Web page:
Victories against Orcas Christian 56-23, Marysville-Getchell JV 52-17, Lummi Nation 64-35, and Lopez 56-42 have propelled the Lady Hawks to (4-3) and atop the NW1B standings. Now, they are playing with a renewed sense of purpose led behind the stellar post-play of Deandra Grant and all-around game of Keryn Parks.

Assistant Coach, Tempest Dawson attributes the team’s turnaround to “a lot of individual work that has helped our team’s growth because our girls needed to build on the fundamentals. We’ve also been doing a lot of work on our fast breaks, transitioning into our offense quickly.”

The uptick in offense has definitely been on display. The Lady Hawks only averaged 36 points over their first three contests, but have been averaging 57 points per game during their four-game winning streak. A large part of that increase in buckets has been senior center Deandra raising her level of play. She’s become a powerhouse in the paint scoring 20+ points over the last four games.

“I knew we had to step up our game and I’ve been focused on playing my best because we could take the number one spot in our league,” beamed Deandra following the team’s win over Lopez, in which she scored 29 points. “This [winning streak] lets the other teams in our league know that we’re going to be pretty hard to beat down the stretch.”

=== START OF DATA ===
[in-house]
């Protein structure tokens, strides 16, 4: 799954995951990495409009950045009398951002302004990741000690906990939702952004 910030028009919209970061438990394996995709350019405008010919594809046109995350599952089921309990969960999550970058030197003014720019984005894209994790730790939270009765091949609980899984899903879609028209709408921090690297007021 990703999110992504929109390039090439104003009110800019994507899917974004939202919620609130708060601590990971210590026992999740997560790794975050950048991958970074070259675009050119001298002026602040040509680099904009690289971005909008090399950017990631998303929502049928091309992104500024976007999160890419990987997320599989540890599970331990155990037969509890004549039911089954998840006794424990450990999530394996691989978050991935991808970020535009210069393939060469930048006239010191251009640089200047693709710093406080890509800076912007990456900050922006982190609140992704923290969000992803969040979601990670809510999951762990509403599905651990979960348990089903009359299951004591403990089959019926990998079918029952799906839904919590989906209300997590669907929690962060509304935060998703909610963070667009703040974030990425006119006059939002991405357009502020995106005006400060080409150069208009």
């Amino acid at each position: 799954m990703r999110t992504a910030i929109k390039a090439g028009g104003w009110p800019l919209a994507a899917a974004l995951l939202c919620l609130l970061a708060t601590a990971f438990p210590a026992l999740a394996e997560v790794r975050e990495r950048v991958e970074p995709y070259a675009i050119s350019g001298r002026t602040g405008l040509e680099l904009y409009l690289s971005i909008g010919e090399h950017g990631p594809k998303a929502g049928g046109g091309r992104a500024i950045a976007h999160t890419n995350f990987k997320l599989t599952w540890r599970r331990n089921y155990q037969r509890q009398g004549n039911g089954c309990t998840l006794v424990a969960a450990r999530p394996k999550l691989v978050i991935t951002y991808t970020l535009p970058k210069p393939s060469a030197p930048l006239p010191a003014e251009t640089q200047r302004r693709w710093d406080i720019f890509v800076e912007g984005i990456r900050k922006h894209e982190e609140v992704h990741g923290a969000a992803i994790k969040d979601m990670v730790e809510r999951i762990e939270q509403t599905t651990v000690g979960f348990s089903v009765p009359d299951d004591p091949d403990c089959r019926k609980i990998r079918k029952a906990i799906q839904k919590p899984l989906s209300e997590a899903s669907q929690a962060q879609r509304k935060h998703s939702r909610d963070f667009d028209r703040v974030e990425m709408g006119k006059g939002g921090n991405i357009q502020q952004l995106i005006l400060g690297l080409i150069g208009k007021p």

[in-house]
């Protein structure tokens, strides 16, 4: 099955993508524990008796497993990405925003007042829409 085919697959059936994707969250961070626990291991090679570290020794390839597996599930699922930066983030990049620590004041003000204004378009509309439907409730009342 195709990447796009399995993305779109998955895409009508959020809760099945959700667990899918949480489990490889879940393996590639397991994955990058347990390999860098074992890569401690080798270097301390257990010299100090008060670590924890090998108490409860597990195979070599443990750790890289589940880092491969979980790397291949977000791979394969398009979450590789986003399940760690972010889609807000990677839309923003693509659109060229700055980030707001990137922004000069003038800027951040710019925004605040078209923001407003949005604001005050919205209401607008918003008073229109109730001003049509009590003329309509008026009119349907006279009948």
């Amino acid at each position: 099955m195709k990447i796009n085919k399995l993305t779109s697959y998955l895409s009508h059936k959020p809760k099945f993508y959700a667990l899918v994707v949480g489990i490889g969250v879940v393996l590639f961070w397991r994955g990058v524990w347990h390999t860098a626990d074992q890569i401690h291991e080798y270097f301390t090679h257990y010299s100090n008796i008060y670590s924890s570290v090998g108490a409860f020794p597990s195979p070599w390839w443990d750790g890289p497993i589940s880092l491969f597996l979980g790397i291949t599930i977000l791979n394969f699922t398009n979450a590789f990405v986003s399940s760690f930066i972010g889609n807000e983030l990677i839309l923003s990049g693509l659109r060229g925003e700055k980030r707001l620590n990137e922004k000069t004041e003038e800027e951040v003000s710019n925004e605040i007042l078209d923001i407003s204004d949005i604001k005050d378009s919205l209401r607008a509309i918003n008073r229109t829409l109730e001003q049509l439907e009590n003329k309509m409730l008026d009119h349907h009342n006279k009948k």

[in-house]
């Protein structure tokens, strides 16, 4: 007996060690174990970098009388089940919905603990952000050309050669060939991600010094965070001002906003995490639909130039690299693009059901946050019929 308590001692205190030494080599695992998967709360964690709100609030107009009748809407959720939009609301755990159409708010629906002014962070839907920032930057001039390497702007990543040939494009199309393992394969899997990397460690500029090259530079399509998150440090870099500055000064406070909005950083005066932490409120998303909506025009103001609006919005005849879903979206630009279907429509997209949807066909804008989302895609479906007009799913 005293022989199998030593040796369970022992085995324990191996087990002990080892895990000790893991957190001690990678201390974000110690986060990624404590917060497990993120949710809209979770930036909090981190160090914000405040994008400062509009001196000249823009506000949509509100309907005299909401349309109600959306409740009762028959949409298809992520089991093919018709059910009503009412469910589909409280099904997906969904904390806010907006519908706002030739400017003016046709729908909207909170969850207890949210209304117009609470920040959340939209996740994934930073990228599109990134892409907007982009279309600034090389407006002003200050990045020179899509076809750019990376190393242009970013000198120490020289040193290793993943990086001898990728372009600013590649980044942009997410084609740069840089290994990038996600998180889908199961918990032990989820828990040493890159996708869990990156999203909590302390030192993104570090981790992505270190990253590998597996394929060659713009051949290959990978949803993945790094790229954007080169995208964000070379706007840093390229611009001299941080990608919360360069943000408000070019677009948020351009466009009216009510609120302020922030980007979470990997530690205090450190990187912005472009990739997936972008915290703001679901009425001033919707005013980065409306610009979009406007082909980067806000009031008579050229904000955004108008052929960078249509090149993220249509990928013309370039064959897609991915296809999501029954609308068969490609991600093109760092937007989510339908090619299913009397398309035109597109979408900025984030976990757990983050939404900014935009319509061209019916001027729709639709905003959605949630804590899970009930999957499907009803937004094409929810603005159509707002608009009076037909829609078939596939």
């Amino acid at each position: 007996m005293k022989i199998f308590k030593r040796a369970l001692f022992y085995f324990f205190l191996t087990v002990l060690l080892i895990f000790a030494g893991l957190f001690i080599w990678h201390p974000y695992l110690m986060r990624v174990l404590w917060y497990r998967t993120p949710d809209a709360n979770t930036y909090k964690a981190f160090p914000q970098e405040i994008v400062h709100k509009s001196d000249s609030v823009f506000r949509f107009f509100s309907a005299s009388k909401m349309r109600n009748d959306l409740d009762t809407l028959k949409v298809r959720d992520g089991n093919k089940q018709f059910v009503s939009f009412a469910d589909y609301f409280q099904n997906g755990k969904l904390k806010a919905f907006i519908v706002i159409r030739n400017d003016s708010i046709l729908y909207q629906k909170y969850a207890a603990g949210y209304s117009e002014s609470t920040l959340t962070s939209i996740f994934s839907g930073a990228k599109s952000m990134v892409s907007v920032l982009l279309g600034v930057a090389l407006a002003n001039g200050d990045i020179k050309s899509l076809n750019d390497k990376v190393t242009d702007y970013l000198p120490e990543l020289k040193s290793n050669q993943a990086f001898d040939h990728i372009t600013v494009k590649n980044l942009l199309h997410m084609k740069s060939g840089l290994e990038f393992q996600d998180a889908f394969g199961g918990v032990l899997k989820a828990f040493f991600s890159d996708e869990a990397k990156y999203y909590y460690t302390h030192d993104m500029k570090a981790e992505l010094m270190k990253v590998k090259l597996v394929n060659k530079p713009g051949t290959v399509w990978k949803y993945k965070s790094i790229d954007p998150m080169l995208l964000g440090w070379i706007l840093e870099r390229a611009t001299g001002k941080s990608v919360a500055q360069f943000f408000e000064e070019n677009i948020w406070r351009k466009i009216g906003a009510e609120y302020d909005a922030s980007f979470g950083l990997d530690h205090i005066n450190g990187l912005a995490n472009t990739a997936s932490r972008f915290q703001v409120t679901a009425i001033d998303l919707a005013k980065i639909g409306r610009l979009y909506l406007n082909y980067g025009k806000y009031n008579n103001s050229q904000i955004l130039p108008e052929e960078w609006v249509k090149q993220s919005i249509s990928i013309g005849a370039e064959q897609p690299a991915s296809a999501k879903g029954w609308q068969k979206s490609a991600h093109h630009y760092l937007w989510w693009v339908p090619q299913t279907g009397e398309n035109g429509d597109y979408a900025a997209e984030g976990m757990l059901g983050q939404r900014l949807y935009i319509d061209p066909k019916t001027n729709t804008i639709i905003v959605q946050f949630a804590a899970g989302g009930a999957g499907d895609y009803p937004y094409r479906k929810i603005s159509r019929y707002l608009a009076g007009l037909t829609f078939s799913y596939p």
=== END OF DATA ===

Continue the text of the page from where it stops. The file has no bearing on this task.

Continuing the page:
Bump, Set, Spike… it’s Senior Night

By Micheal Rios, Tulalip News 

The Francy J. Sheldon gymnasium was packed full of family and friends as the Tulalip Heritage Lady Hawks (5-6) hosted the Orcas Christian Saints (5-3) on Tuesday, October 17. This game doubled as Senior Night, so the evening’s contest meant a little something extra for the eight seniors on the team.

Prior to the volleyball match, there was a ceremony to honor the Lady Hawks seniors. Kimberly Smoley, Jessica Damita, Nissie Jones, Rosealynne Williams, Keryn Parks, Shaunte Moses, Eddie Reeves, and Deandra Grant were all given a bouquet of roses from Principal Shelly Lacy before greeting their families on the court for a photograph opportunity.